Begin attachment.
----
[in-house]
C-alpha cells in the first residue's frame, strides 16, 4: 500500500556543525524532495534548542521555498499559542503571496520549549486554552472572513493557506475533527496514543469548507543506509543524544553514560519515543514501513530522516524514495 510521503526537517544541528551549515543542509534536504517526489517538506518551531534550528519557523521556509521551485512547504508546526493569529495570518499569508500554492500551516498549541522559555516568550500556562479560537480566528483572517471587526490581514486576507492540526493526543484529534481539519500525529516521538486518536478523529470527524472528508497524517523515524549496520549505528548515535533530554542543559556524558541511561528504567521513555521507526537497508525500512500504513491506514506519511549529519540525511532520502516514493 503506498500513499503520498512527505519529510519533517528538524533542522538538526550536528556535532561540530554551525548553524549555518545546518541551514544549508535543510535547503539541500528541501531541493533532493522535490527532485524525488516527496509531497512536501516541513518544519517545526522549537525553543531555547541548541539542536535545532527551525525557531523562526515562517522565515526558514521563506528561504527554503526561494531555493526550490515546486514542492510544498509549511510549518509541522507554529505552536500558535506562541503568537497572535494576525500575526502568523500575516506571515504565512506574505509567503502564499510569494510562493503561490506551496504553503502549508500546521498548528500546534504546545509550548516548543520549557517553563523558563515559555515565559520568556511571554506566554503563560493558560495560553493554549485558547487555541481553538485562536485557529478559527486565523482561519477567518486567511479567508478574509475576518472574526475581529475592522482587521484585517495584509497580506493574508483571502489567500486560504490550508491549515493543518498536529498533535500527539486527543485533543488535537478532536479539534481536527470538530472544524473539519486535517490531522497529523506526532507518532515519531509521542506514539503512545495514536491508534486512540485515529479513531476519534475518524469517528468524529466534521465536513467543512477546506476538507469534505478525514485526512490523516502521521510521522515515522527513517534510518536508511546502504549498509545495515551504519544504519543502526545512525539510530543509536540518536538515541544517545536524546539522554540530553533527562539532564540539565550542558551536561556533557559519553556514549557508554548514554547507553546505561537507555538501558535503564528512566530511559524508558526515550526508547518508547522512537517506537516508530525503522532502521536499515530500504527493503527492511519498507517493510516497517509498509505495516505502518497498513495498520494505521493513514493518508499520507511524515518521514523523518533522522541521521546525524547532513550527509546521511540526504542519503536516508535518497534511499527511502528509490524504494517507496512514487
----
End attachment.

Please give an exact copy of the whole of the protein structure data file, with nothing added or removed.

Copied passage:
[in-house]
C-alpha cells in the first residue's frame, strides 16, 4: 500500500556543525524532495534548542521555498499559542503571496520549549486554552472572513493557506475533527496514543469548507543506509543524544553514560519515543514501513530522516524514495 510521503526537517544541528551549515543542509534536504517526489517538506518551531534550528519557523521556509521551485512547504508546526493569529495570518499569508500554492500551516498549541522559555516568550500556562479560537480566528483572517471587526490581514486576507492540526493526543484529534481539519500525529516521538486518536478523529470527524472528508497524517523515524549496520549505528548515535533530554542543559556524558541511561528504567521513555521507526537497508525500512500504513491506514506519511549529519540525511532520502516514493 503506498500513499503520498512527505519529510519533517528538524533542522538538526550536528556535532561540530554551525548553524549555518545546518541551514544549508535543510535547503539541500528541501531541493533532493522535490527532485524525488516527496509531497512536501516541513518544519517545526522549537525553543531555547541548541539542536535545532527551525525557531523562526515562517522565515526558514521563506528561504527554503526561494531555493526550490515546486514542492510544498509549511510549518509541522507554529505552536500558535506562541503568537497572535494576525500575526502568523500575516506571515504565512506574505509567503502564499510569494510562493503561490506551496504553503502549508500546521498548528500546534504546545509550548516548543520549557517553563523558563515559555515565559520568556511571554506566554503563560493558560495560553493554549485558547487555541481553538485562536485557529478559527486565523482561519477567518486567511479567508478574509475576518472574526475581529475592522482587521484585517495584509497580506493574508483571502489567500486560504490550508491549515493543518498536529498533535500527539486527543485533543488535537478532536479539534481536527470538530472544524473539519486535517490531522497529523506526532507518532515519531509521542506514539503512545495514536491508534486512540485515529479513531476519534475518524469517528468524529466534521465536513467543512477546506476538507469534505478525514485526512490523516502521521510521522515515522527513517534510518536508511546502504549498509545495515551504519544504519543502526545512525539510530543509536540518536538515541544517545536524546539522554540530553533527562539532564540539565550542558551536561556533557559519553556514549557508554548514554547507553546505561537507555538501558535503564528512566530511559524508558526515550526508547518508547522512537517506537516508530525503522532502521536499515530500504527493503527492511519498507517493510516497517509498509505495516505502518497498513495498520494505521493513514493518508499520507511524515518521514523523518533522522541521521546525524547532513550527509546521511540526504542519503536516508535518497534511499527511502528509490524504494517507496512514487